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Simple Steps to Ensure Your Hotel Room is Bed-Bug Free

Simple Steps to Ensure Your Hotel Room is Bed-Bug Free

By Michele Bennett Decoteau

While many families are vigilant about lice prevention, they may be sleeping — literally — on another pest that can be just as easily caught and bring even more inconvenience, frustration, and expense to a household.

Bed bug reports are on the rise again nationwide, yet the pests are a classic example of an ounce of prevention being worth a pound of cure. With a little forethought and careful examination, families can prevent bringing home any unwanted “souvenirs.”

Bed bugs are small, flat, oval, brownish insects about the size of an apple pit and feed exclusively on blood — human is their favorite.

“No one likes bed bugs,” says Jim Dill, Pest Management Specialist, University of Maine Cooperative Extension, “but they don’t transmit diseases. Their bites don’t hurt, but you can get an allergic reaction to the bites, and anyone visiting you can take them home. And an infant lying on a mattress is a captive food source to them.”

Bed bugs could be found in any hotel room — from the fanciest of five stars to a roadside bargain motel — so plan ahead to check the room carefully before you settle in. When you walk into a hotel room, put your bags in the bathroom. Bed bugs like to hang around places where people or animals sleep, but they can travel, so set down your bags at least 5 feet away from the bed. The bathroom is usually an ideal location.

“Don’t put your luggage on the carpet. Put it on a chair or in the bathroom,” adds Yolanda Villamil, manager of Alpha Travel in Worcester.

Get out a flashlight. Pull the bed covers down and look at the area near the headboard of the bed. Then pull up the fitted sheet and look carefully around the lip of the mattress. Bed bugs like to sleep in snug little spots during the day. They don’t make nests, but they do like to hang out together.

No bugs yet? Pull out the nightstand drawers. A bed isn’t the only place bed bugs can hide. They are sneaky suckers, so flip the drawer over and check underneath and in any books left in the drawer. Still nothing? Check the fabric straps of the luggage rack and any joints they could hide in, as well as any chairs near the bed.

Be sure to lift the mattress pad, if there is one, and look at the mattress itself for blood speckles.

It should take about 10 minutes to check the room for unwanted guests (watch Dill walk you through a hotel room check). If you haven’t seen any bugs (or blood on the mattress), relax! If you see any little bugs, their nymphs (non-adult, less-mobile stages), or frass (bug poop), take your luggage from the safety of the bathroom and ask for another room.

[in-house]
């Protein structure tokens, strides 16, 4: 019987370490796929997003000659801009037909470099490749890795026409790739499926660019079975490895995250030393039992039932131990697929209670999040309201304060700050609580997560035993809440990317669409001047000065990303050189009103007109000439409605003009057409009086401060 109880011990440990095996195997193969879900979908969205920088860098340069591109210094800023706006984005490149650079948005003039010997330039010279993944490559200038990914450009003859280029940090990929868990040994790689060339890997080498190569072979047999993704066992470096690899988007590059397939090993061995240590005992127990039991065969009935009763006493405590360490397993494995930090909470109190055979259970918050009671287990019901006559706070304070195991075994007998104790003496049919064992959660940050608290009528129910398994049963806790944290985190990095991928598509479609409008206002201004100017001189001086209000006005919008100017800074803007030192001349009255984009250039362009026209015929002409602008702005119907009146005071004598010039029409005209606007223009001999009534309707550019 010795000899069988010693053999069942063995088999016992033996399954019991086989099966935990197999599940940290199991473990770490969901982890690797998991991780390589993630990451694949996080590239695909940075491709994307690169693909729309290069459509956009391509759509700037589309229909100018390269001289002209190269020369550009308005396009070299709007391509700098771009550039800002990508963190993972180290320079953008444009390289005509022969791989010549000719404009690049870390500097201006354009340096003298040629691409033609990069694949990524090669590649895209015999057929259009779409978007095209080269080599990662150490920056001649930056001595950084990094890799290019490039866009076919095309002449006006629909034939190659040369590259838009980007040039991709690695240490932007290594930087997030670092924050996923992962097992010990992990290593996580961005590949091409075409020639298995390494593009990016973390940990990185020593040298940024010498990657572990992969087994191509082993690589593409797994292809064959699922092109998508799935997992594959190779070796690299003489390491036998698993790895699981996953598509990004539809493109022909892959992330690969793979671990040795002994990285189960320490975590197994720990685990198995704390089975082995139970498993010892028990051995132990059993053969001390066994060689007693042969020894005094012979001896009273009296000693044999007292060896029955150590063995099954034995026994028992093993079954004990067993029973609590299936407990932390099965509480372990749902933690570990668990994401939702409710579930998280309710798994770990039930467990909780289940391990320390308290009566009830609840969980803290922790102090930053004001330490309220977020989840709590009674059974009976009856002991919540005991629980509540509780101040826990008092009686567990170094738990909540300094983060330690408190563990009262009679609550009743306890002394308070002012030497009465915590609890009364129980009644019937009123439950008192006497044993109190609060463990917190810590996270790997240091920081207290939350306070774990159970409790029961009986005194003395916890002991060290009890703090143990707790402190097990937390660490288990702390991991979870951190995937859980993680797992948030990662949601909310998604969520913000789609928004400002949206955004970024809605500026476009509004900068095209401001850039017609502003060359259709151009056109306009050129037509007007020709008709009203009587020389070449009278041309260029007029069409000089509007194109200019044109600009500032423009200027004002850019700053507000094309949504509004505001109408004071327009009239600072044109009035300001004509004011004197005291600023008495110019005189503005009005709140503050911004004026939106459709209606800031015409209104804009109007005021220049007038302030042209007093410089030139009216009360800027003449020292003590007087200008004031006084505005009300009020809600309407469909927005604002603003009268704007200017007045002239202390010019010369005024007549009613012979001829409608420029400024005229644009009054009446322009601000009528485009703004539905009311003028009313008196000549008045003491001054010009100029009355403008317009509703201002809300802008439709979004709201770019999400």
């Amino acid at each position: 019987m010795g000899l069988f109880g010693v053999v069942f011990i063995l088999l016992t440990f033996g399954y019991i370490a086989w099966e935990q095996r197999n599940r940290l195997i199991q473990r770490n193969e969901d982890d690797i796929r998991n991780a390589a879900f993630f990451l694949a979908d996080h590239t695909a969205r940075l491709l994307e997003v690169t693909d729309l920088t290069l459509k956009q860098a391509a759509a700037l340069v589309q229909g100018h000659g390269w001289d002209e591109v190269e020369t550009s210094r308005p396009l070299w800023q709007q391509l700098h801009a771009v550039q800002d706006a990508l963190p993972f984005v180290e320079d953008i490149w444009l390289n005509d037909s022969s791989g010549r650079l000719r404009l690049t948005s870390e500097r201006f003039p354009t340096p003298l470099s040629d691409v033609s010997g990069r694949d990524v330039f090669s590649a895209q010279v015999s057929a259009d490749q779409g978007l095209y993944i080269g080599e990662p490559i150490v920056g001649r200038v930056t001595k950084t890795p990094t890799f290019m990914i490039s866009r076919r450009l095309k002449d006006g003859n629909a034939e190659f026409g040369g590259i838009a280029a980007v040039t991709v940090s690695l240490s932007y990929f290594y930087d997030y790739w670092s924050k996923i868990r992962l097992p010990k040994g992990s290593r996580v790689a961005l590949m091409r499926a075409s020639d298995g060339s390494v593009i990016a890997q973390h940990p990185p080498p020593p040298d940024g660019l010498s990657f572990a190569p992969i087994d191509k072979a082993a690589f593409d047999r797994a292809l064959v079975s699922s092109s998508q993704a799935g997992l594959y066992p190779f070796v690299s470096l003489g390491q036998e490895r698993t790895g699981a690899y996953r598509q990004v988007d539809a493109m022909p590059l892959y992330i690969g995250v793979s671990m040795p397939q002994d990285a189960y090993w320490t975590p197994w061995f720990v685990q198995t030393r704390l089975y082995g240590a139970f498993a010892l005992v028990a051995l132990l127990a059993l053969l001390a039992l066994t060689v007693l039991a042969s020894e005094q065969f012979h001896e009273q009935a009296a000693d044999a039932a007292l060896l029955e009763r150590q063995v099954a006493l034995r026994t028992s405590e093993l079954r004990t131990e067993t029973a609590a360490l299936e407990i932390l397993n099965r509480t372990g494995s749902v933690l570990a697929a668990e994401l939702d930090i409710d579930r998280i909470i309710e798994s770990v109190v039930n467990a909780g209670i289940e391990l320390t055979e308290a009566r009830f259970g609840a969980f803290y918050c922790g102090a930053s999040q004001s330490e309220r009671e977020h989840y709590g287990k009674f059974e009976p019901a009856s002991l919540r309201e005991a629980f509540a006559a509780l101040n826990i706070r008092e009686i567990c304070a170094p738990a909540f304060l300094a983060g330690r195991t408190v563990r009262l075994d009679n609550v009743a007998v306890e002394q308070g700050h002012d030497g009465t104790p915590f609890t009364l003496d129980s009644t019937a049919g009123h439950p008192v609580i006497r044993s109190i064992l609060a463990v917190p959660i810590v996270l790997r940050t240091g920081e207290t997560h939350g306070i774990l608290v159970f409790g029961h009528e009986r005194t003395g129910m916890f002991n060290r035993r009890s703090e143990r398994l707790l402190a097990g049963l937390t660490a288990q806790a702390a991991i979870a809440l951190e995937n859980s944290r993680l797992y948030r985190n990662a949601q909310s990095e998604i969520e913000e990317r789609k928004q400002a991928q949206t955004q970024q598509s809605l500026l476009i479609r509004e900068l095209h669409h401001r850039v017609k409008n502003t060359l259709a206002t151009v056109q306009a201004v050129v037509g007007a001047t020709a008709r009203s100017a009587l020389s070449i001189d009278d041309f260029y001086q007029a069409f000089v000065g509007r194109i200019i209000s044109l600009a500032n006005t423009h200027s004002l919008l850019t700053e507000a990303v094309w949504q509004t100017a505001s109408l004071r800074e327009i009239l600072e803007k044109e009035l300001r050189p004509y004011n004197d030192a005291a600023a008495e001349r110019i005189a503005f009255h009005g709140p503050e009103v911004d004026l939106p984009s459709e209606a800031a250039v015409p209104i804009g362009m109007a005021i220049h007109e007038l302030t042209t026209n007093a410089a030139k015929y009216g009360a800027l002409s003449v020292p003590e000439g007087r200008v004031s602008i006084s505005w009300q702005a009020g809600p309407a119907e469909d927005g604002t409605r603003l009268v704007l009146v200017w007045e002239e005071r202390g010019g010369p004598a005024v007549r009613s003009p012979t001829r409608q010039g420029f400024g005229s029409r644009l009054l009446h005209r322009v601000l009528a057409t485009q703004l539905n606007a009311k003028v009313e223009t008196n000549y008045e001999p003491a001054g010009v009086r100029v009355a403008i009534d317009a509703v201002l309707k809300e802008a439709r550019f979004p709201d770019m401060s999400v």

“Usually the bed bug infestation is spotty,” Dill says. “Ask for a room far away. Bed bugs do travel on their own. They can use water pipes or even just crawl under the door and go to the next room. They have a rather rigorous mating, so it is usually the female who disperses. And she can be pregnant.”

Adults can live many months without a blood meal, especially if it is cooler. In an ideal environment with plenty of food and warmth, bed bugs can produce three generations per year.

There is an online registry where people can report bed bug infestations, but be wary, Dill advises.

“There are registries for different states, but they only tell you that at one time a hotel had a room with bed bugs, but it may not still be accurate,” he adds. “And they are [guests] reporting. Someone could report bed bugs at a hotel when they just had a bad experience.”

When you return home, vacuum out your luggage just in case and wash any clothes you brought immediately. Ten minutes of prevention and some quick cleaning once home will take a little time, but it could also save you a lot of money.

“Getting bed bugs in your home is very costly,” Villamil notes.

A house can be treated for bed bugs, and professional help is required. “They are difficult to get rid of and impossible to get rid of on your own,” Dill explains. “Treatment is heat and insecticide. If you can bring the heat up to 122 degrees Fahrenheit, you can kill all stages of the bed bug. But this is not recommended for people to do on their own. You never know what might melt or need to be removed before treating. The heat is followed by insecticide.”

Some pest companies employ bed-bug-sniffing dogs to do the job. “The dogs can sniff out live bed bugs, but any time an insecticide is used to treat the bed bugs, the dogs can’t be used,” Dill says.

Bed bugs were not the issue a decade ago that they are today, he explains.

“About eight years ago, we started to see more concerning reports of bed bugs that were resistant to insecticides,” he notes. “At the same time, global travel is much easier. You can get across the globe today and come back home tomorrow. This increased bed bug reports. At the same time, we used to treat cracks and crevices with insecticide for cockroaches and that killed bed bugs, too. That was changed to a more-effective bait system that kills more roaches, but not bed bugs.”

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